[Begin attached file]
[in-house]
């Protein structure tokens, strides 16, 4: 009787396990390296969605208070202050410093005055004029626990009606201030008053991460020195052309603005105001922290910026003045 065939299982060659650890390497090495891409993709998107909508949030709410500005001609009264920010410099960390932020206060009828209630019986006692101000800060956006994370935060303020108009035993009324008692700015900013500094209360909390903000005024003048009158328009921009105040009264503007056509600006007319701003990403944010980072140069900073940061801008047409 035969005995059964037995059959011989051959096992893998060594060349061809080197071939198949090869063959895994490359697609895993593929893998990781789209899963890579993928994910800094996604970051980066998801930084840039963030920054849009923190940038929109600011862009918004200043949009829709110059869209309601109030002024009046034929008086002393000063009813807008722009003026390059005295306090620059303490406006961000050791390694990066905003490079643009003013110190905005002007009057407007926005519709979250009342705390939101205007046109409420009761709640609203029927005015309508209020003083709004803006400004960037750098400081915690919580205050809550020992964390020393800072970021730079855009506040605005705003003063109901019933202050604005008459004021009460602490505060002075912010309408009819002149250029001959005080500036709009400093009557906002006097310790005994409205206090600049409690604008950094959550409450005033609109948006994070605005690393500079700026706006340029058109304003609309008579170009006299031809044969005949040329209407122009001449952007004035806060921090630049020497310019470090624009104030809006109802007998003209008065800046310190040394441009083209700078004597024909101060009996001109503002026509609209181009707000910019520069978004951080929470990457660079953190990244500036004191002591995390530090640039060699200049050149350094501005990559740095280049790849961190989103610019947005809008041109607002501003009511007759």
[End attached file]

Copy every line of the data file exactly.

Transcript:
[in-house]
């Protein structure tokens, strides 16, 4: 009787396990390296969605208070202050410093005055004029626990009606201030008053991460020195052309603005105001922290910026003045 065939299982060659650890390497090495891409993709998107909508949030709410500005001609009264920010410099960390932020206060009828209630019986006692101000800060956006994370935060303020108009035993009324008692700015900013500094209360909390903000005024003048009158328009921009105040009264503007056509600006007319701003990403944010980072140069900073940061801008047409 035969005995059964037995059959011989051959096992893998060594060349061809080197071939198949090869063959895994490359697609895993593929893998990781789209899963890579993928994910800094996604970051980066998801930084840039963030920054849009923190940038929109600011862009918004200043949009829709110059869209309601109030002024009046034929008086002393000063009813807008722009003026390059005295306090620059303490406006961000050791390694990066905003490079643009003013110190905005002007009057407007926005519709979250009342705390939101205007046109409420009761709640609203029927005015309508209020003083709004803006400004960037750098400081915690919580205050809550020992964390020393800072970021730079855009506040605005705003003063109901019933202050604005008459004021009460602490505060002075912010309408009819002149250029001959005080500036709009400093009557906002006097310790005994409205206090600049409690604008950094959550409450005033609109948006994070605005690393500079700026706006340029058109304003609309008579170009006299031809044969005949040329209407122009001449952007004035806060921090630049020497310019470090624009104030809006109802007998003209008065800046310190040394441009083209700078004597024909101060009996001109503002026509609209181009707000910019520069978004951080929470990457660079953190990244500036004191002591995390530090640039060699200049050149350094501005990559740095280049790849961190989103610019947005809008041109607002501003009511007759």